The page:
For our examples, we’ll be using 44/45” wide cotton in solid black and white.
In quilting, as in all forms of sewing, it’s important to preshrink your selected fabric. You can read more on this subject in our Preshrinking 101 tutorial.
It’s also important to press (and starch, if needed) fabric prior to rotary cutting. Some quilters feel this is optional, but we consider it a must. Fabric cuts more easily and accurately if it’s properly prepared and crisp.
Tools you need
As discussed in Part 1 of our Quilting Series, you need specific tools for rotary cutting. We have a variety of rotary cutters in our S4H studios, which are chosen based on the type/thickness of fabric we need to cut. We have a wide selection of quilt rulers and templates too, as well as a variety of cutting mats. The more you do, the more options you acquire, but to start out, get at least one of each.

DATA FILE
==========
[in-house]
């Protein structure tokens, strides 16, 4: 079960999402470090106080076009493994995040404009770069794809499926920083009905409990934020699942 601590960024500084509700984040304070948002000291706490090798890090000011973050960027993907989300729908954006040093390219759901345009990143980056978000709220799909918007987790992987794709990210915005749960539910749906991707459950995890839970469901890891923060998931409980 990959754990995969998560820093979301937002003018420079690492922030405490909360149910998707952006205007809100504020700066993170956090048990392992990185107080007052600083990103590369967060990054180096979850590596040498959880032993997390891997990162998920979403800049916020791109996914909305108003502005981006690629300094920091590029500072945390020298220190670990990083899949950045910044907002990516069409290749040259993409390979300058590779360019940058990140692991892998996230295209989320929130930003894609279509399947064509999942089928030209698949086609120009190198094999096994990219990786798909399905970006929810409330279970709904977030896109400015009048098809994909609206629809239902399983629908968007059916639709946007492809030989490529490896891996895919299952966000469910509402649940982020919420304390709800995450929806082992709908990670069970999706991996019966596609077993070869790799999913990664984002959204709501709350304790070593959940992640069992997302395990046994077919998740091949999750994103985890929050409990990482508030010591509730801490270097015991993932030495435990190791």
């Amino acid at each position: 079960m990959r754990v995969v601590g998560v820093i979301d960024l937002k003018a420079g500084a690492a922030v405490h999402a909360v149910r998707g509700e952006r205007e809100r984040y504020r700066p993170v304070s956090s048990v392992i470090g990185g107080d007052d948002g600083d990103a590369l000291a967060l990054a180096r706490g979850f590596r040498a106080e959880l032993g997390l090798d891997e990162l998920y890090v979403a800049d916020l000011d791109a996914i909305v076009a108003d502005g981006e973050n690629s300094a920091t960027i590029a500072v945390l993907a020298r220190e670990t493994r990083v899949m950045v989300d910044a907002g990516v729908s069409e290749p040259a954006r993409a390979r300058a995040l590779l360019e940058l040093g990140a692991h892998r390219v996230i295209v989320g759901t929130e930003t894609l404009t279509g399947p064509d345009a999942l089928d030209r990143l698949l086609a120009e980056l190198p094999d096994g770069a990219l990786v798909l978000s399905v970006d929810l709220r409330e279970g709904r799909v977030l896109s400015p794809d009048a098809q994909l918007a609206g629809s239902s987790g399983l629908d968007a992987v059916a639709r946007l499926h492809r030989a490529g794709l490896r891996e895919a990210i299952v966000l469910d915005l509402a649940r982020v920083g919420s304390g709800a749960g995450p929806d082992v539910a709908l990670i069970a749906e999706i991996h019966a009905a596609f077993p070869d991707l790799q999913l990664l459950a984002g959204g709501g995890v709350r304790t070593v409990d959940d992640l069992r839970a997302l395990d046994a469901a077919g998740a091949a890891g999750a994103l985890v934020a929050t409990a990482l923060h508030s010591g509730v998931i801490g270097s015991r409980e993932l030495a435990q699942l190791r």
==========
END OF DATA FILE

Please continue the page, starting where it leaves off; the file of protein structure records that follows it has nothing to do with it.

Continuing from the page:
One with a protective shield or a safety lock of some sort is good to help prevent accidents when the cutter is not in use.
This goes hand-in-hand with a rotary cutter. Small ones are good for small items, but a larger surface is best for multiple uses.
Get one with non-skid surface, or a lip on the edge. This is very helpful because the rulers can easily slide and cause you to cut inaccurately. Make sure to familiarize yourself with all the markings on your specific ruler. The one we use the most in the Sew4Home studio is 5” x 24” with a lip edge that helps hold it in place.
Templates and specialty rulers
These are optional, but will certainly make their way into your quilting tool box as you begin to expand your quilting experiences. Both templates and rulers are available in a variety of shapes and sizes. Some are designed for a specific purpose, such as cutting appliqué pieces. Others are for a specific type of quilt block or may be called for in a custom quilt pattern or tutorial.
Basic DO-this-DON’T-do-that rules
- Set up your cutting area with a cutting mat, ruler(s) and rotary cutter all at the ready.
- Stand up. Yes, stand up! In order to properly use a rotary cutter, you should be standing not sitting.